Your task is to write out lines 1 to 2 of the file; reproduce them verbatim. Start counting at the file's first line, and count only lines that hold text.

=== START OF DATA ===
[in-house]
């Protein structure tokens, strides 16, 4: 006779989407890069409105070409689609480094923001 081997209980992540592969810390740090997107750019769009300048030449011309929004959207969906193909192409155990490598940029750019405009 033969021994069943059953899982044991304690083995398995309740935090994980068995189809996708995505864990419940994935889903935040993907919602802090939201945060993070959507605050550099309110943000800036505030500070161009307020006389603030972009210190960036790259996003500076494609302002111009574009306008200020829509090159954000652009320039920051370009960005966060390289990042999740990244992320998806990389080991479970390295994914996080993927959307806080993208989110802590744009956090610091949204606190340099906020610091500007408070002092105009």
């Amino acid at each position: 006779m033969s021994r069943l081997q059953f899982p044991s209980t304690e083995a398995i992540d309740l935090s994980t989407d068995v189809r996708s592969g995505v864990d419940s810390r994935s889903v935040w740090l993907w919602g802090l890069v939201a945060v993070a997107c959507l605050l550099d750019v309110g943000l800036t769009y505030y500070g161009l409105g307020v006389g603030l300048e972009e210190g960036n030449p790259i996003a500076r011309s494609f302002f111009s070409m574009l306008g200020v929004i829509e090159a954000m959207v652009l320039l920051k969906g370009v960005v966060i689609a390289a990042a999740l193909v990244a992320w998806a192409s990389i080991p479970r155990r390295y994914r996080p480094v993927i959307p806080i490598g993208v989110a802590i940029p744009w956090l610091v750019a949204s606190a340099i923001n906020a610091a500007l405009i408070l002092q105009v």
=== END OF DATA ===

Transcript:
[in-house]
């Protein structure tokens, strides 16, 4: 006779989407890069409105070409689609480094923001 081997209980992540592969810390740090997107750019769009300048030449011309929004959207969906193909192409155990490598940029750019405009 033969021994069943059953899982044991304690083995398995309740935090994980068995189809996708995505864990419940994935889903935040993907919602802090939201945060993070959507605050550099309110943000800036505030500070161009307020006389603030972009210190960036790259996003500076494609302002111009574009306008200020829509090159954000652009320039920051370009960005966060390289990042999740990244992320998806990389080991479970390295994914996080993927959307806080993208989110802590744009956090610091949204606190340099906020610091500007408070002092105009």